Following a strong performance by Democratic presidential front-runner Hillary Clinton during Tuesday night’s debate, political insiders are chattering that Vice President Joe Biden may have missed his window to jump into the race.
The stakes were high for the former secretary of state, especially as Biden continues to mull a run for the nation’s highest office. The argument for Biden 2016, after all, hinges on the notion that Democrats badly want an alternative to Clinton, who in recent months has been bogged down over questions about her personal e-mail, her vote for the Iraq War, her recent flip-flop over the Trans-Pacific Partnership, the terrorist attack in Benghazi, and long-held criticism that she’s not relatable.
But Clinton seemed to easily navigate those controversial issues in Las Vegas, while Biden—who was watching the debate 2,400 miles away from his home in Washington D.C. – was not mentioned once. Clinton – who has begun to break from President Obama on issues like the trade pact and Syria—spoke highly of her former boss during the Q&A, perhaps closing a road Biden was going to go down if he did jump in the race.
According to analytics company Zignal Labs, Sen. Bernie Sanders was mentioned 617,643 times on major social media sites, including Facebook and Twitter, while Clinton garnered 476,226 mentions. Meanwhile, Biden received just 34,585. For many donors, activists and potential supporters, Biden may have been out of sight and out of mind.
“I do think he faces a bit of a new political reality,” said Democratic strategist Peter Fenn. “…This notion that donors would say ‘we got to get behind Joe because we have a flawed candidate at the front’ – that’s gone.”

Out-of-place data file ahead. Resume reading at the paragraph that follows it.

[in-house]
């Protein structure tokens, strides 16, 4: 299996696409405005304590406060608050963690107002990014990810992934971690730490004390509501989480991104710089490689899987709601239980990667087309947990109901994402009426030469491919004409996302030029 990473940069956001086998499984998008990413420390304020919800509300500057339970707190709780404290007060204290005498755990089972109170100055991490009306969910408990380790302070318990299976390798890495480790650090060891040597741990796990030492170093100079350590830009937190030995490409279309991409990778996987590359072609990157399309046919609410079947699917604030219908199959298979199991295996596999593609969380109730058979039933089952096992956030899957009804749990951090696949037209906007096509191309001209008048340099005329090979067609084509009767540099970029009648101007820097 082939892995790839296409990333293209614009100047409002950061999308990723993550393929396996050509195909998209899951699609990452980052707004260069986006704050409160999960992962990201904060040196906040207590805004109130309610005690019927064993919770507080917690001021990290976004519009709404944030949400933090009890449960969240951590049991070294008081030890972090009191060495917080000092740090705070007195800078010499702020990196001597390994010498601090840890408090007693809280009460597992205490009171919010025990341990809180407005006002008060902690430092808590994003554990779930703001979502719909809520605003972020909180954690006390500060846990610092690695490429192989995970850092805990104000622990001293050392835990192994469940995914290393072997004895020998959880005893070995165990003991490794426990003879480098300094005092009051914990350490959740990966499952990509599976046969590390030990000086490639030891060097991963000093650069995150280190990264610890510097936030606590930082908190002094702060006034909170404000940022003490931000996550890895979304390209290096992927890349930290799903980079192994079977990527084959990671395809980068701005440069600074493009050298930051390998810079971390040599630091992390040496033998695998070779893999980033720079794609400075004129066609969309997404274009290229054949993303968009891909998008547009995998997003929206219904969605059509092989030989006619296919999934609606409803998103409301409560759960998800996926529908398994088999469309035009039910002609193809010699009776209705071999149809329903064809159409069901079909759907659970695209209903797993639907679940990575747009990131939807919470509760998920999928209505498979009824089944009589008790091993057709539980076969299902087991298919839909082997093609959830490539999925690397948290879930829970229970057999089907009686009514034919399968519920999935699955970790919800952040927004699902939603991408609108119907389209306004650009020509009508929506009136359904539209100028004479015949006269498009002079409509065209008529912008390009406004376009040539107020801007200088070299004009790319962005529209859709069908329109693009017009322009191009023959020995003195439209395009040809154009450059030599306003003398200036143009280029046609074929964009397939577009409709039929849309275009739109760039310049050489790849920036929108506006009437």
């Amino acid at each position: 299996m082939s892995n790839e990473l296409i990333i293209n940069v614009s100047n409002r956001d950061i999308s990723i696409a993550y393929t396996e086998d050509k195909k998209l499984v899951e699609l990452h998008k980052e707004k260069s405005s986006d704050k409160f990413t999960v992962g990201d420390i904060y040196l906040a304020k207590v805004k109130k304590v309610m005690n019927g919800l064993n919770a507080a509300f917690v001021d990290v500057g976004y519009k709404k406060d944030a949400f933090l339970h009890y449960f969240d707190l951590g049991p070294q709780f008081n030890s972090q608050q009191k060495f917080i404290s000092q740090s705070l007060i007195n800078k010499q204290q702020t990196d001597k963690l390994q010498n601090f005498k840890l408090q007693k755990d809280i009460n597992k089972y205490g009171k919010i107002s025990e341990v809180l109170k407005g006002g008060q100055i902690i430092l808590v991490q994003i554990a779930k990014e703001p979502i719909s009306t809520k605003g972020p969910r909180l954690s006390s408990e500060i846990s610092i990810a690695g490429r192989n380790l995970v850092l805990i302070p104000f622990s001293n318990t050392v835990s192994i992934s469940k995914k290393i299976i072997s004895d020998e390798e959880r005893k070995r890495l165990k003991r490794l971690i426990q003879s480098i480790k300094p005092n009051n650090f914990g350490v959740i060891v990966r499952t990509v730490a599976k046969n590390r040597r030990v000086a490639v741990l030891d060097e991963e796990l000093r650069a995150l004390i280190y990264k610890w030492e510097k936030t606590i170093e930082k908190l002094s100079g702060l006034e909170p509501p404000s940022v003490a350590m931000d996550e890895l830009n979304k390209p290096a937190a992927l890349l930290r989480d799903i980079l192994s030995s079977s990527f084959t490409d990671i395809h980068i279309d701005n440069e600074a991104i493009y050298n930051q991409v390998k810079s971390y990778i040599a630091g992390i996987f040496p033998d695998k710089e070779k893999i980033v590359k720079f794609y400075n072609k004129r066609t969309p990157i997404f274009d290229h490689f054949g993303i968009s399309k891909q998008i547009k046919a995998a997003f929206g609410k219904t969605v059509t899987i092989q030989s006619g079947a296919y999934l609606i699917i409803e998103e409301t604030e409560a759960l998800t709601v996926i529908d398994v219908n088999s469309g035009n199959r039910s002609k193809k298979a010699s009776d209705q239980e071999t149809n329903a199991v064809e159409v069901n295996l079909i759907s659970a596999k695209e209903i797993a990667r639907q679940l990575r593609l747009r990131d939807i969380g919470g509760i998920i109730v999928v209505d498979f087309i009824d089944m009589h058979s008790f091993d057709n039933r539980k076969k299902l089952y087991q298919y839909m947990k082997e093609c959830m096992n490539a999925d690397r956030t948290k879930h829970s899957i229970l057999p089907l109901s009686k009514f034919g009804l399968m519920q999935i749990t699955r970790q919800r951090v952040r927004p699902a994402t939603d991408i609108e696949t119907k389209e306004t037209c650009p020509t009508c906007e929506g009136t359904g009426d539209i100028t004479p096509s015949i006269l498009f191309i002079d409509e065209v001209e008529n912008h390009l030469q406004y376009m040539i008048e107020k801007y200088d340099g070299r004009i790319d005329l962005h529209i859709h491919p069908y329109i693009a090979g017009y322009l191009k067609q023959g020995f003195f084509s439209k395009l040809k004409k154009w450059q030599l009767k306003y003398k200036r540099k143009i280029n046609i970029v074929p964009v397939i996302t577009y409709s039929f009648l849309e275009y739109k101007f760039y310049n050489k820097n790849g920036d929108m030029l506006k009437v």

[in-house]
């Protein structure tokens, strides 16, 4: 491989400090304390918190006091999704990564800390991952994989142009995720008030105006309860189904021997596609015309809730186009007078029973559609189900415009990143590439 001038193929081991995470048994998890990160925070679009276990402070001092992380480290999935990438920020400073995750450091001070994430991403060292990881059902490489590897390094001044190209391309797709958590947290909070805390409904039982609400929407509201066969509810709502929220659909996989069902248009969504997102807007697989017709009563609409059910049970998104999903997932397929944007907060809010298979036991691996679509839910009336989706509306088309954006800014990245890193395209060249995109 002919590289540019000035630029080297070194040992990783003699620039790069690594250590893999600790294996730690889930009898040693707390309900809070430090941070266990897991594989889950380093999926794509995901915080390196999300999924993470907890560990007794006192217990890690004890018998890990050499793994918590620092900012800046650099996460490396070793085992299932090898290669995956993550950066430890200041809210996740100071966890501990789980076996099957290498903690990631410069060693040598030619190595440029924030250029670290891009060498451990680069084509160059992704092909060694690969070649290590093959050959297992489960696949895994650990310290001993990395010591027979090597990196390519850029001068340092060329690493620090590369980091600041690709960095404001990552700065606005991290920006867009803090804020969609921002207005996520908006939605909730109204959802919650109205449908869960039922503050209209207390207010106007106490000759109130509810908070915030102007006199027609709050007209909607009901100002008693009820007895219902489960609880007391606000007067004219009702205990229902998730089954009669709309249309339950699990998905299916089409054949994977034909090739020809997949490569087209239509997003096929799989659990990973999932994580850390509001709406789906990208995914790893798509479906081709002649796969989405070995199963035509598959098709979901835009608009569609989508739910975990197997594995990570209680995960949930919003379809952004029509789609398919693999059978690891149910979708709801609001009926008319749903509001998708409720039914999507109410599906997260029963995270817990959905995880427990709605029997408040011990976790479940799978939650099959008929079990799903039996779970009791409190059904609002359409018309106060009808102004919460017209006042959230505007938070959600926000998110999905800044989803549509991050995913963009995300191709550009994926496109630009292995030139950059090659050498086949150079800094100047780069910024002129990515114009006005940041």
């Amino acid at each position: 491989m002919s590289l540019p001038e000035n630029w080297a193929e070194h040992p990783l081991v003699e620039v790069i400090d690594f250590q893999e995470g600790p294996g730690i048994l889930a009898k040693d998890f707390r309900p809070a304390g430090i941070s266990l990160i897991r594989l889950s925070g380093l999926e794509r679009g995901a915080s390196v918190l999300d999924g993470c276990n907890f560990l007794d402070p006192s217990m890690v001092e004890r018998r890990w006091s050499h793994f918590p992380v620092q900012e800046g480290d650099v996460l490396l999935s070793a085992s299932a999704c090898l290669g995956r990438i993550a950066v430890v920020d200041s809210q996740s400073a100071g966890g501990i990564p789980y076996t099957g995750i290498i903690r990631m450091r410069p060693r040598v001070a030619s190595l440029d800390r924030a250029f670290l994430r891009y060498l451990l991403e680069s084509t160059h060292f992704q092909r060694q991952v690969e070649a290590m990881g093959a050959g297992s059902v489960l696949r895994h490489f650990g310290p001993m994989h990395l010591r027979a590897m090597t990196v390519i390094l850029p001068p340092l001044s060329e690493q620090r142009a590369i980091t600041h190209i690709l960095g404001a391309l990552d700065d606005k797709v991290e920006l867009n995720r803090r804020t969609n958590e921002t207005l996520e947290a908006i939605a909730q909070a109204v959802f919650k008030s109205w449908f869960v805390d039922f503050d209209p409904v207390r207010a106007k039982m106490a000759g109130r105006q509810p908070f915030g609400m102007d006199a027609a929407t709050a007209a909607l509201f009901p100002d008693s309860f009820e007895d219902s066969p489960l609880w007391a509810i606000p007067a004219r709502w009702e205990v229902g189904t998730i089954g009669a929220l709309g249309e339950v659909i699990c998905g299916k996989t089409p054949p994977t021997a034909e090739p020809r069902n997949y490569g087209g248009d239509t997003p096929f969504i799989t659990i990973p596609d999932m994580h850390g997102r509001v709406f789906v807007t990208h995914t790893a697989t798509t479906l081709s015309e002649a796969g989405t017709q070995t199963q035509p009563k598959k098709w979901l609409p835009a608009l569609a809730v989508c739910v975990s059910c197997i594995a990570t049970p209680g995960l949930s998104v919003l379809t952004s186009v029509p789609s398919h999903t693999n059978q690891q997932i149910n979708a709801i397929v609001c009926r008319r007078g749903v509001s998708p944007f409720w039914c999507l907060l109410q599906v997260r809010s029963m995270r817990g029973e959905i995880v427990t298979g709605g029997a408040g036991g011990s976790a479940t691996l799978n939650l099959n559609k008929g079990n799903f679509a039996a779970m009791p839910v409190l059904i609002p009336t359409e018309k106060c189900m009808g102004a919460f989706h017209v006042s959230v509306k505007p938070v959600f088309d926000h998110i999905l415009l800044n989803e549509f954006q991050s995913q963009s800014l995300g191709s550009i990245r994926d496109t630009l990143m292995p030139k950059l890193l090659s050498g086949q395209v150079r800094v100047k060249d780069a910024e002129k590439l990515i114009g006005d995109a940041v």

Maria Cardona, a Democratic strategist who worked on Clinton’s failed 2008 White House campaign, echoed that sentiment, saying, “After last night, there is little room, if any, to find a rationale for Joe Biden to jump into the race.” Cardona suggested Clinton, who has long labored over her image as inauthentic and cynical, needed to show a personal side of herself, which she did during the debate.
According to a Politico survey of top activists, operatives and strategists in early voting states, 62% of Democratic insiders said Biden should not run in the aftermath of Clinton’s successful debate. But how much her performance pays off in the long term – and if it’s enough to beat back Biden – remains to be seen. Draft Biden, a Super PAC encouraging Biden to run for president, insists the vice president still has a window of opportunity.
Clinton “had a good night, no argument there,” said Steve Schale, a Democratic strategist who is advising Draft Biden. “But I don’t think the vice president is wondering if there’s room for him on stage. He’s got 100% name ID and a national network of donors ready to work with him if he gets into the race. I don’t think he was sitting down with a bowl of popcorn watching the debate and thinking if it makes sense” for him to jump in the race. “He’s in position where if he wants to run, if he were to get in today, the entire news cycle of the debate would go away,” Schale also argued.
Josh Alcorn, a senior Draft Biden adviser who was the political director to the VP’s son, Beau Biden, before the former Delaware attorney general died of cancer in May, added, “I don’t think the vice president will make his decision to run based on whatever happened during the debate or in response to other candidates … What I took away from last night is that the more people hear about Joe Biden, the more they’ll want him to run.”